Last Updated: Tuesday, 30 September 2014, 13:07 GMT

July-December, 2010 International Religious Freedom Report - Estonia

Publisher United States Department of State
Publication Date 13 September 2011
Cite as United States Department of State, July-December, 2010 International Religious Freedom Report - Estonia, 13 September 2011, available at: http://www.refworld.org/docid/4e734c9ec.html [accessed 1 October 2014]
DisclaimerThis is not a UNHCR publication. UNHCR is not responsible for, nor does it necessarily endorse, its content. Any views expressed are solely those of the author or publisher and do not necessarily reflect those of UNHCR, the United Nations or its Member States.

Bureau of Democracy, Human Rights, and Labor
September 13, 2011

[Covers six-month period from 1 July 2010 to 31 December 2010 (USDOS is shifting to a calendar year reporting period)]

The constitution and other laws and policies protect religious freedom, and in practice, the government generally enforced these protections.

The government generally respected religious freedom in law and in practice. There was no change in the status of respect for religious freedom by the government during the reporting period.

There were reports of societal abuses or discrimination based on religious affiliation, belief, or practice.

The U.S. government discusses religious freedom with the government as part of its overall policy to promote human rights.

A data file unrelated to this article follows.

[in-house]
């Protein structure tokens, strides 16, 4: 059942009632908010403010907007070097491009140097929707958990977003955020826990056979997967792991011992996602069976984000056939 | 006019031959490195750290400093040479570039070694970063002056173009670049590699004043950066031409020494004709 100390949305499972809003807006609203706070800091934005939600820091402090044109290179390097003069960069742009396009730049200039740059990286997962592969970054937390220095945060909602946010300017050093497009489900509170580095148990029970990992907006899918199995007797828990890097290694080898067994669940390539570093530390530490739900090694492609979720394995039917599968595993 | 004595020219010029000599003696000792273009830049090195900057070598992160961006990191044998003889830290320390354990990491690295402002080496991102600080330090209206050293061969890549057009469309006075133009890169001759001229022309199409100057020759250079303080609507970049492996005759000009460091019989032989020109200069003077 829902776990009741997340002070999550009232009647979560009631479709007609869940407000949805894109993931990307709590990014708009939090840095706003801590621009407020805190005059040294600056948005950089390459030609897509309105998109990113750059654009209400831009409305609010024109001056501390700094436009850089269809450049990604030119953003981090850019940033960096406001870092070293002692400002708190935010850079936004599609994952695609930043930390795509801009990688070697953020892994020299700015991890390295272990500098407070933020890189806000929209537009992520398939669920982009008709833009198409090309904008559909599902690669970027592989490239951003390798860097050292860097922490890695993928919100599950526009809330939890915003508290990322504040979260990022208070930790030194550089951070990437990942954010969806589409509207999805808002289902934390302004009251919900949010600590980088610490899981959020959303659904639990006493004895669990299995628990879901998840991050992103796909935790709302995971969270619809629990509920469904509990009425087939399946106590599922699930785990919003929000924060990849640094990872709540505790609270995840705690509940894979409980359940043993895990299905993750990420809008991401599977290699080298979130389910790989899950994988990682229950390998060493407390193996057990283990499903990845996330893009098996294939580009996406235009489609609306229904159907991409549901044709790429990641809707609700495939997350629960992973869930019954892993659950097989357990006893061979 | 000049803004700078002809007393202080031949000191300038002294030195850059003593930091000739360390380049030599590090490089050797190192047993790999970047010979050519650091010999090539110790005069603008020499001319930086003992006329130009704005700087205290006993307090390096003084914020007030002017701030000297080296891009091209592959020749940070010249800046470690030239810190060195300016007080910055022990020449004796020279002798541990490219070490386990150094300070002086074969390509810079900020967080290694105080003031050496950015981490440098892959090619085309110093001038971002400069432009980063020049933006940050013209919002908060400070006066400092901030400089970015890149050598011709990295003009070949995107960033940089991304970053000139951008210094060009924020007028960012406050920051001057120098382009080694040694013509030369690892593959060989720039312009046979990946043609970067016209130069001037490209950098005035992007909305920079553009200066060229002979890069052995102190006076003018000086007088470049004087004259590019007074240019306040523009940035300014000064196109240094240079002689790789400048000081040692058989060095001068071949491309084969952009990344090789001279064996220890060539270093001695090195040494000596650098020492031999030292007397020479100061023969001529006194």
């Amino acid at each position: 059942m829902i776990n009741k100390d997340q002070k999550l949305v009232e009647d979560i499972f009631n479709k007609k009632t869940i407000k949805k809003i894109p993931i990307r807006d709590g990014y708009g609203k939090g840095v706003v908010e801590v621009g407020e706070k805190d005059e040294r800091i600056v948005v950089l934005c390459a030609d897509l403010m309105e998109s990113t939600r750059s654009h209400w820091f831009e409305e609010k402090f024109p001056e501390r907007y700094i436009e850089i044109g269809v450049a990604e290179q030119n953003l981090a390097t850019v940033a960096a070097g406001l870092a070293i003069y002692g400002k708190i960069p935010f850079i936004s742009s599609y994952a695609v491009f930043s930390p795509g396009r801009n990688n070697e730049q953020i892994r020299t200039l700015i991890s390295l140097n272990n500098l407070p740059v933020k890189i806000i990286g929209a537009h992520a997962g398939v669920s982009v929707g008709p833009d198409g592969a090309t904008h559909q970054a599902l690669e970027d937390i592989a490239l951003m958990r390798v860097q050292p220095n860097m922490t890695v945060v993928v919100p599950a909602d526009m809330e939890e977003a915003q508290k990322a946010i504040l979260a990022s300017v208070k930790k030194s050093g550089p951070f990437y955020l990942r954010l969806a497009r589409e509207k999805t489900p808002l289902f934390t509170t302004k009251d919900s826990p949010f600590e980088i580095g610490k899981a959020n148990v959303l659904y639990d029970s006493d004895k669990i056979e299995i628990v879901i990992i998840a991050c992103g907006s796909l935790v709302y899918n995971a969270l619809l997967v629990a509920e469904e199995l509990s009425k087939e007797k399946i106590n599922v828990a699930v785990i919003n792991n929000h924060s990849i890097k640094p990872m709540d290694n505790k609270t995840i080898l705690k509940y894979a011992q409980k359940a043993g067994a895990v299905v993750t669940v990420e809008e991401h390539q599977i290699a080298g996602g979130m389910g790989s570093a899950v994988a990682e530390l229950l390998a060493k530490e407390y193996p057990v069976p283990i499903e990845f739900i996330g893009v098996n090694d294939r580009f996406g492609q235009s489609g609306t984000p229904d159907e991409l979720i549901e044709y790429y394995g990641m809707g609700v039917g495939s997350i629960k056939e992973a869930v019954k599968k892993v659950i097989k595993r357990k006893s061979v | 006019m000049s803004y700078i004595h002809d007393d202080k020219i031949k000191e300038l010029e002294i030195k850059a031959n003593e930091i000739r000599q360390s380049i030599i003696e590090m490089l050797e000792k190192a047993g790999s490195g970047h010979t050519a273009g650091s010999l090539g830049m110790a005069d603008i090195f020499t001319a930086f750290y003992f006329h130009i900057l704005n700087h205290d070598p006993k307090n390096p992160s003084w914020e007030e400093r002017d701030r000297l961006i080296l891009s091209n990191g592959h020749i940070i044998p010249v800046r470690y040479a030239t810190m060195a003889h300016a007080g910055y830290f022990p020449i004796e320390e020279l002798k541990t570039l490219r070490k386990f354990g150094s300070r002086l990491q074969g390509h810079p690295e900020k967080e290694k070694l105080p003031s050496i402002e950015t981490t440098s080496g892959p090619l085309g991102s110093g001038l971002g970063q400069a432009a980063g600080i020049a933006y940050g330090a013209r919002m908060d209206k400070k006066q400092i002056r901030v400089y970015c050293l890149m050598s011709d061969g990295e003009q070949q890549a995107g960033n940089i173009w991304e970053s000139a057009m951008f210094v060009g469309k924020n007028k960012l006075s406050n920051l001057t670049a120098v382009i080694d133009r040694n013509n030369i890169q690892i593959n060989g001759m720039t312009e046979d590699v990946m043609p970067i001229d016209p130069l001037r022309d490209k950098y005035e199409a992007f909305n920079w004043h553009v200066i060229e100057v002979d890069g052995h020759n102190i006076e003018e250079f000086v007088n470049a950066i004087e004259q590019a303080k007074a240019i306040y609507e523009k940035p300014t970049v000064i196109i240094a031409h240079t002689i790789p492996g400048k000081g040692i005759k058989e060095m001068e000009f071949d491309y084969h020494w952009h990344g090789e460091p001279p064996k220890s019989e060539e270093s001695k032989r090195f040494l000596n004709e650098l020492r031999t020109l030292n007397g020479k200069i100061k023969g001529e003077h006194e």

Section I. Religious Demography

The country has an area of 17,666 square miles and a population of 1.3 million. The population is 13.6 percent Evangelical Lutheran, and approximately 15 percent of the population belongs to one of the two Orthodox Churches in Estonia: the Estonian Orthodox Church, subordinate to the Moscow Patriarchate (EOCMP), and the Estonian Apostolic Orthodox Church (EAOC). Other Christian groups, including Methodists, Seventh-day Adventists, Roman Catholics, and Pentecostals, constitute 1.4 percent of the population. The Russian Old Believers, who live primarily along the west bank of Lake Peipsi in the east, constitute another distinctive community comprised of 11 congregations numbering approximately 15,000 persons. There are also small Jewish and Muslim communities. Thirty-two percent of the population is unspecified or other, 34.1 percent is unaffiliated, and 6.1 percent does not identify with a religion. According to the government, as of September 2010, there were more than 500 religious associations registered in the country.

Most religious adherents among the Russian-speaking population, who mainly reside in the capital or the northeastern part of the country, are Orthodox.

Section II. Status of Government Respect for Religious Freedom

Legal/Policy Framework